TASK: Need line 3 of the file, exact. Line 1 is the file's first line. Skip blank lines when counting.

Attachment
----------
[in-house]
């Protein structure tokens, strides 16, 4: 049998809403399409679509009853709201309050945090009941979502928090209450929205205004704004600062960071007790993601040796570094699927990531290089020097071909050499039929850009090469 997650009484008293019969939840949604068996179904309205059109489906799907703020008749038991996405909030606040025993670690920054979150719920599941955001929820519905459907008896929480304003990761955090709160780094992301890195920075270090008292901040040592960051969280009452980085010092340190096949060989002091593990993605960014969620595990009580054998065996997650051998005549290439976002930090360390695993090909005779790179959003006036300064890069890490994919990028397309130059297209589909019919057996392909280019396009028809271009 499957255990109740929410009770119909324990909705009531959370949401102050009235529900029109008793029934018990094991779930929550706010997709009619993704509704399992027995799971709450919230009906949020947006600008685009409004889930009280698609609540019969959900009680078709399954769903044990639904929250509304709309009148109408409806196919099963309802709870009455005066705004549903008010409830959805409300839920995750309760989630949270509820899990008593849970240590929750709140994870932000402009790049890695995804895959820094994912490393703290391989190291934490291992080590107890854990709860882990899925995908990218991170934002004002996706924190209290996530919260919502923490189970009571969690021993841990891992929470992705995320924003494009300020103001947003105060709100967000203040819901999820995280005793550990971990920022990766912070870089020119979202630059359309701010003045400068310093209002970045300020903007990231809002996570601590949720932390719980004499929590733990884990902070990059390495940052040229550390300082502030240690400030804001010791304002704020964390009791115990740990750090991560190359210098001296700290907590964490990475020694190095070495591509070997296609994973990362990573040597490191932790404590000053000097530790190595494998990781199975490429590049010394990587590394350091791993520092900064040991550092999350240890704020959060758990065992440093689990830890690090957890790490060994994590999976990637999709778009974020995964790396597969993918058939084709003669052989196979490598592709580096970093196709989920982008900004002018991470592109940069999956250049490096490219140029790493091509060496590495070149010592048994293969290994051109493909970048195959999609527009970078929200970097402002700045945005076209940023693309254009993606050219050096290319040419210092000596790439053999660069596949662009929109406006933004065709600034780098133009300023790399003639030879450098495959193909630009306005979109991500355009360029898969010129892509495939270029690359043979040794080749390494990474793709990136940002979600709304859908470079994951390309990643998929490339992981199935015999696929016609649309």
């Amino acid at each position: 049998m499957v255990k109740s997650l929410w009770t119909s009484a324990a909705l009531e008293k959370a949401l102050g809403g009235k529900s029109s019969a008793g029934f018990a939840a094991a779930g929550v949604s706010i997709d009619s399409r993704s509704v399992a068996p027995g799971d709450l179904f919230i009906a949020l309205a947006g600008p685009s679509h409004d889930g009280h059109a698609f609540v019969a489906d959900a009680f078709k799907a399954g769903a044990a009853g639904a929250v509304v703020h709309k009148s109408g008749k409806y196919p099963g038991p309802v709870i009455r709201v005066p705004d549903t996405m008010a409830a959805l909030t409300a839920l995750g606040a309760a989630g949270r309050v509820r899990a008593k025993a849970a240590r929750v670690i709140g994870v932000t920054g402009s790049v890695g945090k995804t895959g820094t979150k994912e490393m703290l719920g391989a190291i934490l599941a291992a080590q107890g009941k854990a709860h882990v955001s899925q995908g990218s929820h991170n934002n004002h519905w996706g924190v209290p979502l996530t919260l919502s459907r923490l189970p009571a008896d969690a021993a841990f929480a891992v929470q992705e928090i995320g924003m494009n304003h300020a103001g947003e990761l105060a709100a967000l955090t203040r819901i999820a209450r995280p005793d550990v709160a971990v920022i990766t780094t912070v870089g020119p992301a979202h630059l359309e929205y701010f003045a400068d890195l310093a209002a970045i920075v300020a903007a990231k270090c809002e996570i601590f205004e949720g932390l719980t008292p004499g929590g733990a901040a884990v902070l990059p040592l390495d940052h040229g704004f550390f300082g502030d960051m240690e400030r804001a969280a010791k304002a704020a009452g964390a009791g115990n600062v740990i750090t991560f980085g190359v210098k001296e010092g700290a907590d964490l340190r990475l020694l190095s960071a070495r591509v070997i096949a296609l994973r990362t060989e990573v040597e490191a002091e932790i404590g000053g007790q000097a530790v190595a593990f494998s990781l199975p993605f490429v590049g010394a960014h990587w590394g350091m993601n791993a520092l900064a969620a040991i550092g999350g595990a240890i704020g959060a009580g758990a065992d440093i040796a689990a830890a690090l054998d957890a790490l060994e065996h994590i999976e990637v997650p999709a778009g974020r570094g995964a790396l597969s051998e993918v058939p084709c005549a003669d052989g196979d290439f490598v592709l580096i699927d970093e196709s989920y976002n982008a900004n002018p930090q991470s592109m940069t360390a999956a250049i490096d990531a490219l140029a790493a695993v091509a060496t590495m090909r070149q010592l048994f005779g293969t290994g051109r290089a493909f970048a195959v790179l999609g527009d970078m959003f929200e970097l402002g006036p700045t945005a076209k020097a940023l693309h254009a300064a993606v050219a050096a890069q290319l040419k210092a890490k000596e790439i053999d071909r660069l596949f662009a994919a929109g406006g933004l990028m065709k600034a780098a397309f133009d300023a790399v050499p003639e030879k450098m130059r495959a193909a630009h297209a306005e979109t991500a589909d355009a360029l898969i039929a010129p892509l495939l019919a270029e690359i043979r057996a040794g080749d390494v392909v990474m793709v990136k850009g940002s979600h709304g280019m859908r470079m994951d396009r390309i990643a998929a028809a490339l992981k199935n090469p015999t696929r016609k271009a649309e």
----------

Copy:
């Amino acid at each position: 049998m499957v255990k109740s997650l929410w009770t119909s009484a324990a909705l009531e008293k959370a949401l102050g809403g009235k529900s029109s019969a008793g029934f018990a939840a094991a779930g929550v949604s706010i997709d009619s399409r993704s509704v399992a068996p027995g799971d709450l179904f919230i009906a949020l309205a947006g600008p685009s679509h409004d889930g009280h059109a698609f609540v019969a489906d959900a009680f078709k799907a399954g769903a044990a009853g639904a929250v509304v703020h709309k009148s109408g008749k409806y196919p099963g038991p309802v709870i009455r709201v005066p705004d549903t996405m008010a409830a959805l909030t409300a839920l995750g606040a309760a989630g949270r309050v509820r899990a008593k025993a849970a240590r929750v670690i709140g994870v932000t920054g402009s790049v890695g945090k995804t895959g820094t979150k994912e490393m703290l719920g391989a190291i934490l599941a291992a080590q107890g009941k854990a709860h882990v955001s899925q995908g990218s929820h991170n934002n004002h519905w996706g924190v209290p979502l996530t919260l919502s459907r923490l189970p009571a008896d969690a021993a841990f929480a891992v929470q992705e928090i995320g924003m494009n304003h300020a103001g947003e990761l105060a709100a967000l955090t203040r819901i999820a209450r995280p005793d550990v709160a971990v920022i990766t780094t912070v870089g020119p992301a979202h630059l359309e929205y701010f003045a400068d890195l310093a209002a970045i920075v300020a903007a990231k270090c809002e996570i601590f205004e949720g932390l719980t008292p004499g929590g733990a901040a884990v902070l990059p040592l390495d940052h040229g704004f550390f300082g502030d960051m240690e400030r804001a969280a010791k304002a704020a009452g964390a009791g115990n600062v740990i750090t991560f980085g190359v210098k001296e010092g700290a907590d964490l340190r990475l020694l190095s960071a070495r591509v070997i096949a296609l994973r990362t060989e990573v040597e490191a002091e932790i404590g000053g007790q000097a530790v190595a593990f494998s990781l199975p993605f490429v590049g010394a960014h990587w590394g350091m993601n791993a520092l900064a969620a040991i550092g999350g595990a240890i704020g959060a009580g758990a065992d440093i040796a689990a830890a690090l054998d957890a790490l060994e065996h994590i999976e990637v997650p999709a778009g974020r570094g995964a790396l597969s051998e993918v058939p084709c005549a003669d052989g196979d290439f490598v592709l580096i699927d970093e196709s989920y976002n982008a900004n002018p930090q991470s592109m940069t360390a999956a250049i490096d990531a490219l140029a790493a695993v091509a060496t590495m090909r070149q010592l048994f005779g293969t290994g051109r290089a493909f970048a195959v790179l999609g527009d970078m959003f929200e970097l402002g006036p700045t945005a076209k020097a940023l693309h254009a300064a993606v050219a050096a890069q290319l040419k210092a890490k000596e790439i053999d071909r660069l596949f662009a994919a929109g406006g933004l990028m065709k600034a780098a397309f133009d300023a790399v050499p003639e030879k450098m130059r495959a193909a630009h297209a306005e979109t991500a589909d355009a360029l898969i039929a010129p892509l495939l019919a270029e690359i043979r057996a040794g080749d390494v392909v990474m793709v990136k850009g940002s979600h709304g280019m859908r470079m994951d396009r390309i990643a998929a028809a490339l992981k199935n090469p015999t696929r016609k271009a649309e």